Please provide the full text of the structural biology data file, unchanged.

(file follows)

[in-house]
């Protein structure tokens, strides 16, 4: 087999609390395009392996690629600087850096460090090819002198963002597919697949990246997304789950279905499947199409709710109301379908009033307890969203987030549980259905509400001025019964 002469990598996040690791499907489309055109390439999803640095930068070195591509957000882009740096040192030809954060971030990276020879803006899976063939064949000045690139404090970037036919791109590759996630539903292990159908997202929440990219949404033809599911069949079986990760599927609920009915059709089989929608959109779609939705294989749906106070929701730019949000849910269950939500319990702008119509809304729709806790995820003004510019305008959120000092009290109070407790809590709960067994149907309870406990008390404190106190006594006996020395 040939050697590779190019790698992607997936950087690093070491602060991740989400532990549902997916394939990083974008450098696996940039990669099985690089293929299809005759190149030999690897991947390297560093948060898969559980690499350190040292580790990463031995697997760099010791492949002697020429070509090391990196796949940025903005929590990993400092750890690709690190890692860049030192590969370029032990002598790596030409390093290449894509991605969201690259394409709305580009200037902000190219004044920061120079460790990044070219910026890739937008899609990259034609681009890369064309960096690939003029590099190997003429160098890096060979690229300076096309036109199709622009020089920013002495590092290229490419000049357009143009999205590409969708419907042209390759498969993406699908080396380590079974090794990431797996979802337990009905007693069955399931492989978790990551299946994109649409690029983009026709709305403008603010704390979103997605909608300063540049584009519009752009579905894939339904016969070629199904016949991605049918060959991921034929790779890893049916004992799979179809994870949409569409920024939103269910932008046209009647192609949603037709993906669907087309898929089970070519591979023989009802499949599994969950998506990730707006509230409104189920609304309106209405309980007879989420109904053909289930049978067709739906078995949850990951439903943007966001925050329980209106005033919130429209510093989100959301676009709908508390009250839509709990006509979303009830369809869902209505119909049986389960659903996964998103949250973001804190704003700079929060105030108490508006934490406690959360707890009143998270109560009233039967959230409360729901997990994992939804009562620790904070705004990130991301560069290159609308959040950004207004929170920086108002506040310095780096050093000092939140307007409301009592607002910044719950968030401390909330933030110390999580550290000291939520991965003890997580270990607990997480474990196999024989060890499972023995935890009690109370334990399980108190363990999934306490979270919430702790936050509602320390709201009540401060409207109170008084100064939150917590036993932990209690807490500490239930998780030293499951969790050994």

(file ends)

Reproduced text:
[in-house]
């Protein structure tokens, strides 16, 4: 087999609390395009392996690629600087850096460090090819002198963002597919697949990246997304789950279905499947199409709710109301379908009033307890969203987030549980259905509400001025019964 002469990598996040690791499907489309055109390439999803640095930068070195591509957000882009740096040192030809954060971030990276020879803006899976063939064949000045690139404090970037036919791109590759996630539903292990159908997202929440990219949404033809599911069949079986990760599927609920009915059709089989929608959109779609939705294989749906106070929701730019949000849910269950939500319990702008119509809304729709806790995820003004510019305008959120000092009290109070407790809590709960067994149907309870406990008390404190106190006594006996020395 040939050697590779190019790698992607997936950087690093070491602060991740989400532990549902997916394939990083974008450098696996940039990669099985690089293929299809005759190149030999690897991947390297560093948060898969559980690499350190040292580790990463031995697997760099010791492949002697020429070509090391990196796949940025903005929590990993400092750890690709690190890692860049030192590969370029032990002598790596030409390093290449894509991605969201690259394409709305580009200037902000190219004044920061120079460790990044070219910026890739937008899609990259034609681009890369064309960096690939003029590099190997003429160098890096060979690229300076096309036109199709622009020089920013002495590092290229490419000049357009143009999205590409969708419907042209390759498969993406699908080396380590079974090794990431797996979802337990009905007693069955399931492989978790990551299946994109649409690029983009026709709305403008603010704390979103997605909608300063540049584009519009752009579905894939339904016969070629199904016949991605049918060959991921034929790779890893049916004992799979179809994870949409569409920024939103269910932008046209009647192609949603037709993906669907087309898929089970070519591979023989009802499949599994969950998506990730707006509230409104189920609304309106209405309980007879989420109904053909289930049978067709739906078995949850990951439903943007966001925050329980209106005033919130429209510093989100959301676009709908508390009250839509709990006509979303009830369809869902209505119909049986389960659903996964998103949250973001804190704003700079929060105030108490508006934490406690959360707890009143998270109560009233039967959230409360729901997990994992939804009562620790904070705004990130991301560069290159609308959040950004207004929170920086108002506040310095780096050093000092939140307007409301009592607002910044719950968030401390909330933030110390999580550290000291939520991965003890997580270990607990997480474990196999024989060890499972023995935890009690109370334990399980108190363990999934306490979270919430702790936050509602320390709201009540401060409207109170008084100064939150917590036993932990209690807490500490239930998780030293499951969790050994």